An old story, which has had a lively currency, tells of how a boy when he returned from school was always asked where he stood in his class, and whose invariable answer was, "I'm second dux." For the regular holding of this excellent position he received many fine things in the shape of sweets and biscuits, and pennies, etc., until at length it occurred to one of the family to ask him how many were in his class. It was then the gilt fell off the ginger-bread. "Oh," said he, "there's just me and anither lassie."

Dean Ramsay tells of a very practical answer given by a little girl who had been asked the meaning of "darkness," as it occurred in Scripture reading "Just steek your een." In the same place, he says, on the question, "What is the pestilence that walketh in darkness?" being put to a class, a little boy answered, after consideration, "Oh, its just bugs."

Our friend, Dr. John Ker, has often told of an occasion when he was examining a class in mathematics, and put the question to a boy "If a salmon weighed 16 Ibs., and was to be sold at 2d. per lb., what would it be worth?" and how the lad, who was the son of a fishmonger, hastily replied "It wadna be worth a curse!" Salmon at that price, I should say, would nowhere in these days be esteemed above suspicion, anyway. And boys will be frank, even although their replies at times appear more smart than respectful.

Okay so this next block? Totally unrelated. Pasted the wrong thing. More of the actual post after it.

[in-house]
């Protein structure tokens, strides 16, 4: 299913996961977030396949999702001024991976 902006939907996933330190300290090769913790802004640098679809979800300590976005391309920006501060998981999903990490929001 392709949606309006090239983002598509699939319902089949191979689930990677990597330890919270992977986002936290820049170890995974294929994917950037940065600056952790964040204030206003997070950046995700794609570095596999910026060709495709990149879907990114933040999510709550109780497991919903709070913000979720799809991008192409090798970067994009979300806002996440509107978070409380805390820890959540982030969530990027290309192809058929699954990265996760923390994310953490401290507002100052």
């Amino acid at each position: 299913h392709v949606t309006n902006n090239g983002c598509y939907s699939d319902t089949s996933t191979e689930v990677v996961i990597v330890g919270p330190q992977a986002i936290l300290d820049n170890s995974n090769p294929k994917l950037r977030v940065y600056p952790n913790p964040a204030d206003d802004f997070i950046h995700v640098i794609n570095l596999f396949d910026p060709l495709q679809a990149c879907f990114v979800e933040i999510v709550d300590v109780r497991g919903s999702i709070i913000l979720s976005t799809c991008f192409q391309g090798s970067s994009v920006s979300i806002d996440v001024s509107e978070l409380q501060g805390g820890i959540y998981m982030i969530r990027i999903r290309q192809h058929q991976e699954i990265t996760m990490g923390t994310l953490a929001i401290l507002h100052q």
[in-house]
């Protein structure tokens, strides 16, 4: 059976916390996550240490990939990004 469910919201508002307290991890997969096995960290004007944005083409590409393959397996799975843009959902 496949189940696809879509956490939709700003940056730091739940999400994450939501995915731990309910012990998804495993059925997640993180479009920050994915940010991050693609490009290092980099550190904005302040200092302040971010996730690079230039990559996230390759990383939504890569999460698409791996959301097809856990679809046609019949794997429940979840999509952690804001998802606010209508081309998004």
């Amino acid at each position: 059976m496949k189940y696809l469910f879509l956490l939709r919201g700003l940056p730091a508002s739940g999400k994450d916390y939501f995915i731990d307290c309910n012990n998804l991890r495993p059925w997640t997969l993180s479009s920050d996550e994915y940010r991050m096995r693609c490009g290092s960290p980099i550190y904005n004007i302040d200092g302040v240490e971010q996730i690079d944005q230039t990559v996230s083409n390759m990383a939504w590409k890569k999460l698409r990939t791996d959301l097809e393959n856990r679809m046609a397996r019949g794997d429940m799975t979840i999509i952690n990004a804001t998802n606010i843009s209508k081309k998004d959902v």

Once a Cockney manufacturer was taking part in a school examination, and asked a boy pompously "Wat's the capital of 'Olland?" "H," was the unconsciously smart reply given. And that recalls a good dialect story, under the early Board system,, which tells how an English clergyman and a Lowland Scotsman entered one of the best schools in Aberdeen. The master received them kindly, and enquired

"Would you prefer that I should spier (question) the boys, or that you should spier them?"

The English clergyman desired the master to proceed.

He did so with great success, and the boys answered satisfactorily numerous interrogatories as to the exodus of the Israelites from Egypt. The clergyman then said he would be glad to "spier the boys," and at once began:-

"How did Pharaoh die?"

There was a dead silence.

In his dilemma the Lowland gentleman interposed.

"I think, sir, the boys are not accustomed to your English accent; let me try what I can make of them."

And he inquired in broad Scotch:-

"Hoo did Phawroah dee?"

Again there was a dead silence, upon which the master said"-

"Noo, boys, fat cam' to Phawroah at his hinner end?"

The boys with one voice answered

"He was drooned."

And a smart little fellow added:-

"Ony lassie could hae tell't ye that."